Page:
According to Gartner’s 2013 hype cycle for emerging technologies, big data resides almost at the summit of “the peak of inflated expectations”. This means that the next stop is a deep dive into “the trough of disillusionment”, and that big data will reside in a period of technological purgatory for at least 5-10 years.
Needless to say, it looks like someone at Gartner doesn’t buy all of the headlines this past few years..
In hosting an event titled “CIO’s and Big Data” the Vancouver Enterprise Forum attracted enough skeptics, fence sitters, and fan-boys to sell out the VanCity theater. The panel discussion moderated by Delloite’s Jacob Kuijpers featured:
Cameron Uganec, Director of Marketing at Hootsuite
Stephen Ufford, Founder & CEO of Trulioo
Bruno Aziza, VP, Worldwide Marketing at SiSense
Tommy Levi, Senior Data Scientist at PlentyofFish.com
In spite of the seemingly growing number of headlines about big data these past few years- particularly this one from the Economist in early 2010, which helped sparked my interest in the subject- Kuijpers suggests it’s really nothing new. He points out that big banks and even Walmart having been crunching big numbers long before this became topical. I comes as no surprise, as mathematics doesn’t really make for the most riveting headlines.
Kuijpers framed the conversation by asking “why is big data seemingly ‘all the rage?’ He offered a working definition as one of “volume, velocity, variety (beyond simply, text, and numbers neatly delineated in columns and rows).” With the addition of mobile-generated data and social media, the sheer volume of information to collect and process today is tsunami-like for most companies. For instance, Kuijpers shares that Westjet estimates they capture approximately 10 terabytes of data from each plane on every flight. One terabyte is one trillion bytes.
What kind of data do you need for your business?
Uganec offers up that “Hootsuite is tracking user behavior to create more tailored and relevant messaging to their users” Talk about volume too, as he said its users are sending four million messages a day.
Aziza spoke about “raising visibility, what’s going inside your company? What’s the relationship between effort and impact (correlation vs causation)?”
For Levi, it “starts with questions relevant to the business, not the tech… forgot the buzz word, it’s not magic. Start small… Small samples that are statistically relevant can produce valuable results too.”
On one hand Aziza also made the point that “there should be no constraints in terms of what or how much data to collect as it’s so cheap to store now. Collect it all. In so many cases people don’t know what data to collect.”
Yet Ufford talks about the calculating and computing costs as being potentially astronomical if you don’t have a data science plan. “We got the bill! $130,000 from Amazon Web Services bill to crunch the data to get an answer for 3 questions! Businesses want answers, whereas data guys want data.”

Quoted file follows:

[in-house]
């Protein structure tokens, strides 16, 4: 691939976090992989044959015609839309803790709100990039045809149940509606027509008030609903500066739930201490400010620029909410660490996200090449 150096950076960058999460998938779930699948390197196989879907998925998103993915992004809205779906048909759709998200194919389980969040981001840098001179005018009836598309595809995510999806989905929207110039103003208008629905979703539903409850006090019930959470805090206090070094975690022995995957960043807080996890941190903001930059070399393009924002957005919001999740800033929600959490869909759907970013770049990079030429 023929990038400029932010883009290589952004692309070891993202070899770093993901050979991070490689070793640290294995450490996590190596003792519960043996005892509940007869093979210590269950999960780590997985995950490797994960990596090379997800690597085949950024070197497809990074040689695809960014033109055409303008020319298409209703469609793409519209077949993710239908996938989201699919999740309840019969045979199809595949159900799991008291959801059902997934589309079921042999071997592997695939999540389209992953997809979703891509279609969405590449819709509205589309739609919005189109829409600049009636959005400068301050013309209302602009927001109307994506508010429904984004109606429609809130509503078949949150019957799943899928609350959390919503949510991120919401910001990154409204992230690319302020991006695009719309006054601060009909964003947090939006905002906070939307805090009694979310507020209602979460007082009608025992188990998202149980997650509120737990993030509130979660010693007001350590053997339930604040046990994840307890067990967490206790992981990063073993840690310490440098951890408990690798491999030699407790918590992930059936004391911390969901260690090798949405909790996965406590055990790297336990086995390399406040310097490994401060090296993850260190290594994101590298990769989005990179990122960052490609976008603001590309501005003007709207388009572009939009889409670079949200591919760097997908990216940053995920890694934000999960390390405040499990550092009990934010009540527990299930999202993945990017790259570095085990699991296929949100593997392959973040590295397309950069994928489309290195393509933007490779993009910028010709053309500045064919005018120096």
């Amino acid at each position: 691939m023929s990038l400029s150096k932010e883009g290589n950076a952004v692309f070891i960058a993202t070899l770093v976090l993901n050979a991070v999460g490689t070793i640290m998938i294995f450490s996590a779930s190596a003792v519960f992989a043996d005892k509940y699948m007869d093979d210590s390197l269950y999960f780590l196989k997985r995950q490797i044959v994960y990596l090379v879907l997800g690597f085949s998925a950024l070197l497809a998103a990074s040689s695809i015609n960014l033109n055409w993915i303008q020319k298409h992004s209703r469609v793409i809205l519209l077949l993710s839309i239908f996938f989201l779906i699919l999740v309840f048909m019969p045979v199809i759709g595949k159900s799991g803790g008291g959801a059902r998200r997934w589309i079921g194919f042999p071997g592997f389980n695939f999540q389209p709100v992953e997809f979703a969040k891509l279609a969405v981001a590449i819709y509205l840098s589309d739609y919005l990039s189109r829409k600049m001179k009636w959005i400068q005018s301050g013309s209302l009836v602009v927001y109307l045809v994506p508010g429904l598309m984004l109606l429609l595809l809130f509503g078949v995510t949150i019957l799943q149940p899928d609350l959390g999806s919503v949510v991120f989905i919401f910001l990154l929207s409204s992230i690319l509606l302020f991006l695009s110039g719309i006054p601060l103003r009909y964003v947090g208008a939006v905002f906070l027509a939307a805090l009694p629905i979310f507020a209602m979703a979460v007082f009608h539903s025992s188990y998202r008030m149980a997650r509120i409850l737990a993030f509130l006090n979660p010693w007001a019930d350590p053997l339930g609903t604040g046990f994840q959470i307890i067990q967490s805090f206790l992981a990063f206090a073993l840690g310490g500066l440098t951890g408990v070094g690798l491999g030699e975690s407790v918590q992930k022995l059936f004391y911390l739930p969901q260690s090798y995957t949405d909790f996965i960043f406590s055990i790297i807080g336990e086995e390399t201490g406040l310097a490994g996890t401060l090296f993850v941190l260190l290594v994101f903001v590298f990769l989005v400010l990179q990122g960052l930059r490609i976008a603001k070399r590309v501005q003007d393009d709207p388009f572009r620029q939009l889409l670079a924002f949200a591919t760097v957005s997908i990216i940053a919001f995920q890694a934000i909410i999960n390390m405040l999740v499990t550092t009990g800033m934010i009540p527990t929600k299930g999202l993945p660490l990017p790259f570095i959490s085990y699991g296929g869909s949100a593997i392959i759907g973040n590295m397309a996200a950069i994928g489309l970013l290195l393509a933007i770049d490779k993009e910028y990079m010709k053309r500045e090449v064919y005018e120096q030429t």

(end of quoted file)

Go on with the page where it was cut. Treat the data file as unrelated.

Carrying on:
Levi appreciates that there’s huge challenges in terms of collecting and storing data. “How and when, and when to extract data is a further a challenge. As the scientist on the panel points out, it’s crucial to have a well thought out foundation in terms of how you organize the data. It’s data science: form a hypothesis and test it.”
Does Big Data matter?
Uganec has no qualms suggesting “we are at the peak of the hype curve. Delivering insights is what matters most.”
For Aziza “the word big is relative. What’s the subjective value of the data?” He offers up the analogy “that data equals the elephant; the rider of the elephant is the data scientist… ensuring the elephant from simply running amok.”
Is Big Data only for big companies?
Aziza doesn’t see this about the size of a company, it’s about telling him what he doesn’t know. “Do your infographics actually deliver useful information, or just look pretty, which means it’s just art! Understand what’s going outside your walls… Competitive insights matter.”
From a startup perspective Ufford offers “the best entry point is asking what’s the most difficult, most onerous, pressing question for big companies or an entire market,” he said. “Tackle those answers and with enough runway a startup can be left holding something of value.”
Why do they see in the future for Big Data?
In terms of wrapping up the conversation Levi was on mark by reinforcing that “the value of big data resides in the quality of the questions you ask from it. Know your core business! Data needs to be telling a story!”
Probably the most salient point of the evening was Aziza saying “we need to figure out the relationship of data to people… we need to make data work for “us”.
For the serious and the curious big data can transcend the hype, and make a significant impact beyond just business. It will be a key aspect for improving healthcare for instance. While machines might churn through 0’s and 1’s at mind altering rates and efficiency, they’ll not supplant our capacity to tell meaningful stories any time soon.
This story was originally published in BetaKit